Sports Science: Cardio-respiratory exercise physiology

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Define Homeostasis
Maintenance of a constant internal environment
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Outline the components of the Ventilatory system (Start most superior)
Nasal Passage, Oral Cavity, Pharynx, Larynx, Trachea, Lungs, Ribs, Bronchi, Bronchioles, Alvelous, Diaphragm
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What is the main physics principle behind breathing?
Diffusion = A substance will flow from an area of high pressure to one of lower pressure
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Explain the role of the Diaphragm in breathing
For breathing to occur the air pressure must be lower in the lungs than in the atmosphere, therefore the Diaphragm pulls downward which increases the volume of the lungs, causing reduced pressure, causing the atmospheric air to flow into the lungs
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Describe an Exhalation
The process is passive as the Diaphragm just relaxes and recoils into the original position
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Describe what happens to breathing during exercise
Air needs to be inhaled and exhaled at a faster rate, Additional muscles like the abdomen can help increase lung volume, these muscles will also exert more force
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Explain the role of the Nasal Passage and the Oral Cavity
Air is warmed and moistened, Filtered for unwanted substances
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Where does gas exchange take place in the Lungs?
Alveolus
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Define Pulmonary Ventilation
Inflow and outflow of air between the atmosphere and the lungs
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Define Total Lung Capacity
Volume of air in the lungs after maximal inhalation
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Define Vital Capacity
Maximum volume of air that can be exhaled after a maximal inhalation
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Define Tidal Volume
Volume of air breathed in and out in any one breath
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Define Expiratory Reserve Volume
Volume of air in excess of tidal volume that can be exhaled forcibly
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Define Inspiratory Reserve Volume
Additional inspired air, over and above tidal volume
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Define Residual Volume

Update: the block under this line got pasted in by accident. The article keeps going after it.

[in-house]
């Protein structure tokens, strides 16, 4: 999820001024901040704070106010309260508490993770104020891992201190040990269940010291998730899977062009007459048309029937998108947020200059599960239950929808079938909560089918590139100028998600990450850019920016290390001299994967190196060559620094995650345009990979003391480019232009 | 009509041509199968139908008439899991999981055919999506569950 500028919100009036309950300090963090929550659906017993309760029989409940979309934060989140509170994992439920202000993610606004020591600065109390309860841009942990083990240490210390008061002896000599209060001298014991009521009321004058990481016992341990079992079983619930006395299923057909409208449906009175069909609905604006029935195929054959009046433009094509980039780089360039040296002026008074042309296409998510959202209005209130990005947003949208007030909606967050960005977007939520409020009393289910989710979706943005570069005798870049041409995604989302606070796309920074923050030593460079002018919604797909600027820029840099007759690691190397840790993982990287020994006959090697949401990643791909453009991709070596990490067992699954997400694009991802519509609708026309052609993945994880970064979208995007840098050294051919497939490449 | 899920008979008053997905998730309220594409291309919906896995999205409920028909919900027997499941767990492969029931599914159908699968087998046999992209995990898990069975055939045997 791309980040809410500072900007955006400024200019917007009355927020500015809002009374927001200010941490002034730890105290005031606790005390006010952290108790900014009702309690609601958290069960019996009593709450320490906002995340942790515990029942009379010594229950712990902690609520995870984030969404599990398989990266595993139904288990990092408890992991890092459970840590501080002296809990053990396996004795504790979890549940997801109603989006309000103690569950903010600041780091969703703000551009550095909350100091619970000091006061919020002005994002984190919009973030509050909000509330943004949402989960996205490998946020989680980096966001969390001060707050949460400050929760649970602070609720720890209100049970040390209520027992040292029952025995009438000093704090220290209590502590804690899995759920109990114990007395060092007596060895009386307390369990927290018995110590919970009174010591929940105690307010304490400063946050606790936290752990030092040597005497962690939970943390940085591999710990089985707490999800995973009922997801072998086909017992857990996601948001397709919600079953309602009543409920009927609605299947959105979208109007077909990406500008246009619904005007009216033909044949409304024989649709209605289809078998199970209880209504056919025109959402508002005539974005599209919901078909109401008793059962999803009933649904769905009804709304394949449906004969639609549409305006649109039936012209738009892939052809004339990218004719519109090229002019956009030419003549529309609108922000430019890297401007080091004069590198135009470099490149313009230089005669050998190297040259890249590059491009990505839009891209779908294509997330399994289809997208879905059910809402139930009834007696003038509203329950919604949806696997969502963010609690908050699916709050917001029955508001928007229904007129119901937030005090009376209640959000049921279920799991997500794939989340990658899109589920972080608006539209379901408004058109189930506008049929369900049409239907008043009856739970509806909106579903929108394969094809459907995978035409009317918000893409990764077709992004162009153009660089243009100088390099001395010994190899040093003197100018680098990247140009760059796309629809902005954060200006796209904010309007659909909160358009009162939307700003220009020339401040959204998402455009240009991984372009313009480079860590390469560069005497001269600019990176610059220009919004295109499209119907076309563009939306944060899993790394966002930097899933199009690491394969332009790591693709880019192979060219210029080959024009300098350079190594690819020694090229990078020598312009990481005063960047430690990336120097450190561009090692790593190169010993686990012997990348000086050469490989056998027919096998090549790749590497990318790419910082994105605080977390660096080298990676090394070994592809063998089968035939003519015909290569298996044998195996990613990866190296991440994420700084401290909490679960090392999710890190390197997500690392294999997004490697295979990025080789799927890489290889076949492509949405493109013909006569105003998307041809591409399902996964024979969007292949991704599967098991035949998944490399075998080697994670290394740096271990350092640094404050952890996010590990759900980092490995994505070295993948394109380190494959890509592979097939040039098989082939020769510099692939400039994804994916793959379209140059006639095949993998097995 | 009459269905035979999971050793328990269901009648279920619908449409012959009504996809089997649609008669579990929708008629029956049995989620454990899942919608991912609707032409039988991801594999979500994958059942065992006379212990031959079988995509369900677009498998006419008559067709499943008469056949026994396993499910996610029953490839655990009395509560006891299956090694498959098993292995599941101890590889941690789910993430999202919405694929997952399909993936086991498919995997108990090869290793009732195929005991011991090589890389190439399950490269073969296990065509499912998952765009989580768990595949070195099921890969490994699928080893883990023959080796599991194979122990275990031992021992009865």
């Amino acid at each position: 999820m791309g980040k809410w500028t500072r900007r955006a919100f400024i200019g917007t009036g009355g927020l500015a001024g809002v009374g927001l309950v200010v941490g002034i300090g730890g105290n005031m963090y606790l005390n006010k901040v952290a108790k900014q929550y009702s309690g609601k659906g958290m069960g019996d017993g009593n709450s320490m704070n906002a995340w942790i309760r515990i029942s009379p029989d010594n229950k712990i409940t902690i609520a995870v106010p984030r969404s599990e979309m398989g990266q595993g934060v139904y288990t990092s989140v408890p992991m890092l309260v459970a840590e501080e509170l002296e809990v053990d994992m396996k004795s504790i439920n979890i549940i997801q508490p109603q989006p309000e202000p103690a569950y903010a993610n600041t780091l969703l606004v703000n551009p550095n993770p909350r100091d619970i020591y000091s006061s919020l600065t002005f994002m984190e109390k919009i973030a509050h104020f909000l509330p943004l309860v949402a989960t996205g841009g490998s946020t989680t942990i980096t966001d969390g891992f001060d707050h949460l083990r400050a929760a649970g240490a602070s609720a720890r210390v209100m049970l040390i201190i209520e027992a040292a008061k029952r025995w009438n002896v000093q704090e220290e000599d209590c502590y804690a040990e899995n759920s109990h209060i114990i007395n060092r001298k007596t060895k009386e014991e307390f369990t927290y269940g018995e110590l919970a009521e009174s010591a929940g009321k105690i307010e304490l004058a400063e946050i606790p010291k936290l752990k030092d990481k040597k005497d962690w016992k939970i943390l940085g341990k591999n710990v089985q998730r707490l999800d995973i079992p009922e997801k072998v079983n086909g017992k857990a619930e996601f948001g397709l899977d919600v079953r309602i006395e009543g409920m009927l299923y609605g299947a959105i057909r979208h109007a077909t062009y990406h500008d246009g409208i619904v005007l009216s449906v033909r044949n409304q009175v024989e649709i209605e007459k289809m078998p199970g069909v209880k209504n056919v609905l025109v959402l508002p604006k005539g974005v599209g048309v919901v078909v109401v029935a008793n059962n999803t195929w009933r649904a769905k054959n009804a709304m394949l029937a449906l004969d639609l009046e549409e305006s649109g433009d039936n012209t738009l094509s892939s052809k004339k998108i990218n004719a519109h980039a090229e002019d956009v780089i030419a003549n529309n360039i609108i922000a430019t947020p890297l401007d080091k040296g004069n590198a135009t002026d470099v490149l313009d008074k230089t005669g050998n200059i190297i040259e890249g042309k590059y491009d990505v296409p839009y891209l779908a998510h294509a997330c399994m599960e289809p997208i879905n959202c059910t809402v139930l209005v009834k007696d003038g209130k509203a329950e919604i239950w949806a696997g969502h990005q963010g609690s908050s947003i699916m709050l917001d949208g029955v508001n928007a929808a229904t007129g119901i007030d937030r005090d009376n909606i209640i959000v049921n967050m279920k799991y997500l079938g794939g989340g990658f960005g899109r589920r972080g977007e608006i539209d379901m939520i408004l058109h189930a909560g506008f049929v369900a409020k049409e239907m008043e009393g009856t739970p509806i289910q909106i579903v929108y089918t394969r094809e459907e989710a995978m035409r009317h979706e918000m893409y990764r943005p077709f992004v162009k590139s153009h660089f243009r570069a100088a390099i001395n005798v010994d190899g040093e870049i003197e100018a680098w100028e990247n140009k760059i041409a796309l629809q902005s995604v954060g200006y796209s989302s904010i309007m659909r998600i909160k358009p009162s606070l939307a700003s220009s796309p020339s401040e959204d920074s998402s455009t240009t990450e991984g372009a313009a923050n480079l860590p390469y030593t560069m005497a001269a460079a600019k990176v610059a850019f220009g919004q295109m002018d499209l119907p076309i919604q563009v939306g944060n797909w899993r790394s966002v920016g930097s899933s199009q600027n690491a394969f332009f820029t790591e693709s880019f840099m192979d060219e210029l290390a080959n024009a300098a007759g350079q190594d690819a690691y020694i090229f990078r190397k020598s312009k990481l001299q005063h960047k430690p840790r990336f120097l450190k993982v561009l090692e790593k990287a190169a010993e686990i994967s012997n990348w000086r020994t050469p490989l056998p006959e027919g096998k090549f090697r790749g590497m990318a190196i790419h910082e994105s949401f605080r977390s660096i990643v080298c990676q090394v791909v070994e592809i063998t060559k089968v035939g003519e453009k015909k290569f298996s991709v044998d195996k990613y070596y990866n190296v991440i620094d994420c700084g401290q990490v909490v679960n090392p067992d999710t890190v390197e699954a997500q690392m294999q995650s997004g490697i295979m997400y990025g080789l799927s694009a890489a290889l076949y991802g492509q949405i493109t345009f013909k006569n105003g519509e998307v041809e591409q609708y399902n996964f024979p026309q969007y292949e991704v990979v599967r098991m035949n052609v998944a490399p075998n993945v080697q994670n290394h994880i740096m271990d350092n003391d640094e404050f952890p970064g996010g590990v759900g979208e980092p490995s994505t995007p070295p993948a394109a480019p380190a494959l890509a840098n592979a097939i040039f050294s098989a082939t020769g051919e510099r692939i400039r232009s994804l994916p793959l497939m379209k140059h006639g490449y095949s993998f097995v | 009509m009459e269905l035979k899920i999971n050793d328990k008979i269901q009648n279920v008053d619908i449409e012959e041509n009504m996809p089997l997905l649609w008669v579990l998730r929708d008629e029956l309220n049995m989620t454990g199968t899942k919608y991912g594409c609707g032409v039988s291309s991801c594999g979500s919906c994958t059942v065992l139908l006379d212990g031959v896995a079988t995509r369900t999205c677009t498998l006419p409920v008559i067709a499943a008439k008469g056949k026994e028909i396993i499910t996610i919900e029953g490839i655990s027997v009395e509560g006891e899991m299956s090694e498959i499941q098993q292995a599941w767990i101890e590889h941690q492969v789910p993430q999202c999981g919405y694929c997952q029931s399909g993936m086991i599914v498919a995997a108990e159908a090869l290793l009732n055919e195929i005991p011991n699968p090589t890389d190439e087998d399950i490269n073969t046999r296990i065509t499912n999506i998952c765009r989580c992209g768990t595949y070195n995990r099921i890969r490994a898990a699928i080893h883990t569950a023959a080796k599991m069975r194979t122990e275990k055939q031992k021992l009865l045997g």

Volume of air still contained in the lungs after maximal exhalation
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What happens to the pressure gradient when exercising?
The pressure gradient at the tissues and lungs becomes greater as more oxygen is sued and more carbon dioxide is produced
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Outline the primary function of blood during exercise
Transport to and from various tissues (Gases, Nutrients, Waste, Hormones, Heat)
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Outline the composition of blood in the average body
55% plasma, Rest is a combination of platelets and blood cells
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Outline the primary role of Platelets
Assist in repair following an injury
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Outline the various roles of blood cells
Leucocytes help immune function, Erythrocytes make up 40-45% of blood volume (Hematocrit)
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Define Arteries
These vessels that are relatively large in diameter, thick muscular walls, considerable pressure exerted, transport blood away from the heart
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Define Capillaries
Narrow vessels, thin walls, they form an extensive branching network, through tissues, the site of exchange
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Define Veins
Deliver deoxygenated blood back to the heart, less muscular and fibrous, contain valves to prevent back-flow
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Define Pulmonary Circulation
Delivers deoxygenated blood from the right side of the heart to the lungs for oxygenation and then back to the left side of the heart